surveying the literary achievements of Archibald
Lampman (1861-1899) during his years as a student
at Trinity College, Toronto (1879-1882), a teacher
at the high school in Orangeville (1882), and
a clerk in the Savings Bank Branch of the Post
Office Department in Ottawa (1883-1884), Carl
Y. Connor observes that "Lampman the prose
writer somewhat preceded Lampman the poet in the
volume and the character of his earliest work"(15).
Although Connor’s remarks refer primarily to Lampman’s
"fluent essays and letters" of the early
eighteen eighties, they are also applicable to
the two fairy tales that he wrote during that
period, "Hans Fingerhut’s Frog-lesson"
and "The Fairy Fountain," both of which
are equal to the best of his early non-fictional
prose in fluency and substance. Yet Connor’s discussion
of "Hans Fingerhut’s Frog-lesson" is
restricted to a brief account of its publication
history (it first appeared in Man [Toronto]
in November 1885)1
and an even briefer summary of its plot ( "[i]t
[is] the story of a German minstrel who became
so bitter that he is changed into a frog until
he...[finds] out the meaning of the song of the
stream"). Moreover, Connor makes no mention
at all of "The Fairy Fountain," perhaps
because he wished to confine himself largely to
Lampman’s published work ("The Fairy Fountain"
did not appear in print until 1975 in Barrie Davies’
edition of Lampman’s Selected Prose). That
"Hans Fingerhut’s Frog-lesson" and "The
Fairy Fountain" deserve serious treatment
has been recognized by several critics, however,
none more clearly than L.R. Early, who aligns
them with Lampman’s most accomplished long poem,
The Story of an Affinity (written between
1892 and 1894) as "quest-narratives of an
essentially Romantic kind" in which the hero
can be assumed to represent aspects of the poet’s
own journey towards "self-discovery"
and "spiritual integration" (Archibald
Lampman 38-39). Connor makes a more significant
point than he realizes when he observes of "The
Song of the Stream-drops" that indicates
the minstrel’s coming to knowledge in "Hans
Fingerhut’s Frog-lesson" that it was subsequently
published in Among the Millet, and Other Poems
Lampman’s fairy tales and poems are related rather
than separate manifestations of his development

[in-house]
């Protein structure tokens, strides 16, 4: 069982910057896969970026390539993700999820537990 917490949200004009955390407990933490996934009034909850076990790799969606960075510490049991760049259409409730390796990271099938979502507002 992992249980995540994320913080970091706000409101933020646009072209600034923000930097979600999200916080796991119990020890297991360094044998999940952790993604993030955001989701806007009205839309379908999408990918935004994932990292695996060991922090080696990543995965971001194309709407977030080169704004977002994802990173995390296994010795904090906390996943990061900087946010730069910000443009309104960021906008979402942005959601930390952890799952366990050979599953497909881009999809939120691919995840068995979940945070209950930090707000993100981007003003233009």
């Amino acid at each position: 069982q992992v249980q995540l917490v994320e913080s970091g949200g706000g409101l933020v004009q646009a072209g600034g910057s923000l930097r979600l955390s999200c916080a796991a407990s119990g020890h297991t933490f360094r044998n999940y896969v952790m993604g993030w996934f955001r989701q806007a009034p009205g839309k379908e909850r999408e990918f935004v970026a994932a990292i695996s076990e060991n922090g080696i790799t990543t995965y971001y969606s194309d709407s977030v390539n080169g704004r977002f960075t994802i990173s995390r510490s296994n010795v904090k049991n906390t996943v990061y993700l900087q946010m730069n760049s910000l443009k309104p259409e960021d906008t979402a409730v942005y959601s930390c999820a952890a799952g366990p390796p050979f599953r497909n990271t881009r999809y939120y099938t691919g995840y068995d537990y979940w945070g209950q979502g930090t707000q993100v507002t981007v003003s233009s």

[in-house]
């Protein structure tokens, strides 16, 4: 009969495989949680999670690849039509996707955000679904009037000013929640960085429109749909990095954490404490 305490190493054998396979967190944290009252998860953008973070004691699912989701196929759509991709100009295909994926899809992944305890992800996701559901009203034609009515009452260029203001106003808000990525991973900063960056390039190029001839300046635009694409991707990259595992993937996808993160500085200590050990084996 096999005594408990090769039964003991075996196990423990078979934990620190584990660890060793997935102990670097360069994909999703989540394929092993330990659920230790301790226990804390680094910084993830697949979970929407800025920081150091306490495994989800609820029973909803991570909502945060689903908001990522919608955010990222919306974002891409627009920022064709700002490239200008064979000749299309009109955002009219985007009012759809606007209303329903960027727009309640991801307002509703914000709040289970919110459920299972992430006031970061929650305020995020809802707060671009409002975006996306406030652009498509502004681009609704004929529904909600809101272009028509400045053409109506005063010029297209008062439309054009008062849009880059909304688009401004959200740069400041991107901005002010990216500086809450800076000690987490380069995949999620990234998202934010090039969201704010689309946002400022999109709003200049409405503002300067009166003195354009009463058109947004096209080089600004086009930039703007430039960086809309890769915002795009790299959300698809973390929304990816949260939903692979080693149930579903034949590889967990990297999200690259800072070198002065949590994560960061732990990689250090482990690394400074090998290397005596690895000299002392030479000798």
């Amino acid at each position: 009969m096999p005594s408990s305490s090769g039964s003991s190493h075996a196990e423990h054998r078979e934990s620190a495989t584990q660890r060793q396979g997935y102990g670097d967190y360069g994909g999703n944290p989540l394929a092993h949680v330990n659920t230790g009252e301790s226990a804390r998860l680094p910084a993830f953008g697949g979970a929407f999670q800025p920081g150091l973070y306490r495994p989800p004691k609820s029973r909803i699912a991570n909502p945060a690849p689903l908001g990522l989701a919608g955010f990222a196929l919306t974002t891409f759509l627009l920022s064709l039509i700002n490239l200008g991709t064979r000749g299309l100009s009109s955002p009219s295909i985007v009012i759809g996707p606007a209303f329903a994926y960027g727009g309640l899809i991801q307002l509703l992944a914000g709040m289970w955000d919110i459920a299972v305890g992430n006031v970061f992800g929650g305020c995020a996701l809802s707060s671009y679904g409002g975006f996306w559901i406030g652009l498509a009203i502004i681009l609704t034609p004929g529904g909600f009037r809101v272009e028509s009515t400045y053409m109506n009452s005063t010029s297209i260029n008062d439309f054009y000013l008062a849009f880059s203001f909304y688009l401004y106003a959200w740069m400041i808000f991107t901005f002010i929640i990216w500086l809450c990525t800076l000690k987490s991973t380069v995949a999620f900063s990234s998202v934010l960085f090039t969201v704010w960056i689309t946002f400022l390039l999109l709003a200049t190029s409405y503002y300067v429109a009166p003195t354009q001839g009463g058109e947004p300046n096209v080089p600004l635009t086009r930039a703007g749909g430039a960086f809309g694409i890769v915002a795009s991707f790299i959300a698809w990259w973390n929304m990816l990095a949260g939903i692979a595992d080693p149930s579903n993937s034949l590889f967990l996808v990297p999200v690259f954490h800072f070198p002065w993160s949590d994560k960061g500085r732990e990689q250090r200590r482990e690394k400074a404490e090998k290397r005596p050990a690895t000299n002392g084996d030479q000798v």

towards intellectual, artistic, and, indeed, psychological
maturity in the years following his move to Ottawa
in January 1883.
The few references to "Hans
Fingerhut’s Frog-lesson" and "The Fairy
Fountain" in Lampman’s surviving correspondence
indicate that the period in which the fairy tales
were written—the period of Lampman’s adjustment
to life as a poorly paid civil servant in The
Post Office Department—was a time of troubled
and painful soul-searching for the fledgling poet.
Writing to his college friend John Almon Ritchie
in a letter that Connor dates only to the "summer"
of 1884 (77), Lampman notes that "[t]he ‘St.
Nicholas [: a Monthly Magazine for Boys and Girls]’
[New York] has returned… ‘Hans Fingerhut’ with
no acknowledgement but their ignominious printed
form" and adds that this is "all [he
had] expected" (qtd. in Connor 77). He then
proceeds to describe his present psychological
state and its creative consequences:
a great assistance self-conceit is to diligent
and effective writing! I have alternating periods—the
period of vanity and the period of self-distrust.
Sometimes for weeks together I get into my head
mysteriously that I have power to do something
and then I can work away— write at any time—make
my fingers fly like ostriches. Then comes the
opposite mood, and I can do nothing. The slightest
self-distrust utterly unnerves me. The only
condition in which one can write properly seems
to be that of happy self-approval. I am in the
barren wilderness at present. The only thing
to do is to read and study myself back again. (qtd.
in Connor 77-78)
this account of vacillation between the Romantic
poles of creative elation and dejection are references
to various poetic achievements and schemes, including
a "plan for a…Canadian poem… [set] in the
Niagara district" that may well have been
the basis for The Story of an Affinity.3
Of greatest relevance to Lampman’s fairy tales,
however, is his perception of "happy self-approval"
as the cure for creative inactivity, for in both
"Hans Fingerhut’s Frog-lesson" and "The
Fairy Fountain" happiness born of contentment
with one’s life and work is seen as the secret